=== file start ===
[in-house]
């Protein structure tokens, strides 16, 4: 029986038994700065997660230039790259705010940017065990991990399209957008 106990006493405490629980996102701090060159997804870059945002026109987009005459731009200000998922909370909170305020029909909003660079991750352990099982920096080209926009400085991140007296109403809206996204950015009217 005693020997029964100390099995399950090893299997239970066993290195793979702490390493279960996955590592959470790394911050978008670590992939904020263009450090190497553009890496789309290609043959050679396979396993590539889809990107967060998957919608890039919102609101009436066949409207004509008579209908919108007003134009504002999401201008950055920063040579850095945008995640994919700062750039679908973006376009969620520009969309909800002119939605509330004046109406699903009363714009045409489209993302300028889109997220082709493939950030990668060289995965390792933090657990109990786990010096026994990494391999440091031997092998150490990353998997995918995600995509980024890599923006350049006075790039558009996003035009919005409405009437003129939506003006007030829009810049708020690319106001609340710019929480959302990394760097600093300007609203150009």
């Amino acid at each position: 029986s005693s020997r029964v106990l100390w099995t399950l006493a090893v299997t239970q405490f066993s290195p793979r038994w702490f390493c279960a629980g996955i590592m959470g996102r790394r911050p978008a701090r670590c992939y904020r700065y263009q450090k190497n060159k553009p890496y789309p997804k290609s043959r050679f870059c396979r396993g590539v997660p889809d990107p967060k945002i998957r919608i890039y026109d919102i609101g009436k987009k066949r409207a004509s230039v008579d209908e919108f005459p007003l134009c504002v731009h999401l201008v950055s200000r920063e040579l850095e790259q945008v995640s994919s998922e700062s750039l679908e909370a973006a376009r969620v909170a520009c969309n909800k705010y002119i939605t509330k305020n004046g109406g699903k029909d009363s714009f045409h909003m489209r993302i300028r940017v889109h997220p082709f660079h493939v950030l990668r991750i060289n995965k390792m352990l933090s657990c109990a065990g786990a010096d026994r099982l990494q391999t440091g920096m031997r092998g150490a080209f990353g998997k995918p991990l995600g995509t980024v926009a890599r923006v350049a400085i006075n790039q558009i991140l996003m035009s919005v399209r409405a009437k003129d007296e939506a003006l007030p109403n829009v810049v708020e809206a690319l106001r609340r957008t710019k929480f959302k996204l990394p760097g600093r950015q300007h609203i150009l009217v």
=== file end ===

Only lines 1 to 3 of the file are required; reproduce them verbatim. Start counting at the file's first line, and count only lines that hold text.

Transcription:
[in-house]
């Protein structure tokens, strides 16, 4: 029986038994700065997660230039790259705010940017065990991990399209957008 106990006493405490629980996102701090060159997804870059945002026109987009005459731009200000998922909370909170305020029909909003660079991750352990099982920096080209926009400085991140007296109403809206996204950015009217 005693020997029964100390099995399950090893299997239970066993290195793979702490390493279960996955590592959470790394911050978008670590992939904020263009450090190497553009890496789309290609043959050679396979396993590539889809990107967060998957919608890039919102609101009436066949409207004509008579209908919108007003134009504002999401201008950055920063040579850095945008995640994919700062750039679908973006376009969620520009969309909800002119939605509330004046109406699903009363714009045409489209993302300028889109997220082709493939950030990668060289995965390792933090657990109990786990010096026994990494391999440091031997092998150490990353998997995918995600995509980024890599923006350049006075790039558009996003035009919005409405009437003129939506003006007030829009810049708020690319106001609340710019929480959302990394760097600093300007609203150009």
């Amino acid at each position: 029986s005693s020997r029964v106990l100390w099995t399950l006493a090893v299997t239970q405490f066993s290195p793979r038994w702490f390493c279960a629980g996955i590592m959470g996102r790394r911050p978008a701090r670590c992939y904020r700065y263009q450090k190497n060159k553009p890496y789309p997804k290609s043959r050679f870059c396979r396993g590539v997660p889809d990107p967060k945002i998957r919608i890039y026109d919102i609101g009436k987009k066949r409207a004509s230039v008579d209908e919108f005459p007003l134009c504002v731009h999401l201008v950055s200000r920063e040579l850095e790259q945008v995640s994919s998922e700062s750039l679908e909370a973006a376009r969620v909170a520009c969309n909800k705010y002119i939605t509330k305020n004046g109406g699903k029909d009363s714009f045409h909003m489209r993302i300028r940017v889109h997220p082709f660079h493939v950030l990668r991750i060289n995965k390792m352990l933090s657990c109990a065990g786990a010096d026994r099982l990494q391999t440091g920096m031997r092998g150490a080209f990353g998997k995918p991990l995600g995509t980024v926009a890599r923006v350049a400085i006075n790039q558009i991140l996003m035009s919005v399209r409405a009437k003129d007296e939506a003006l007030p109403n829009v810049v708020e809206a690319l106001r609340r957008t710019k929480f959302k996204l990394p760097g600093r950015q300007h609203i150009l009217v």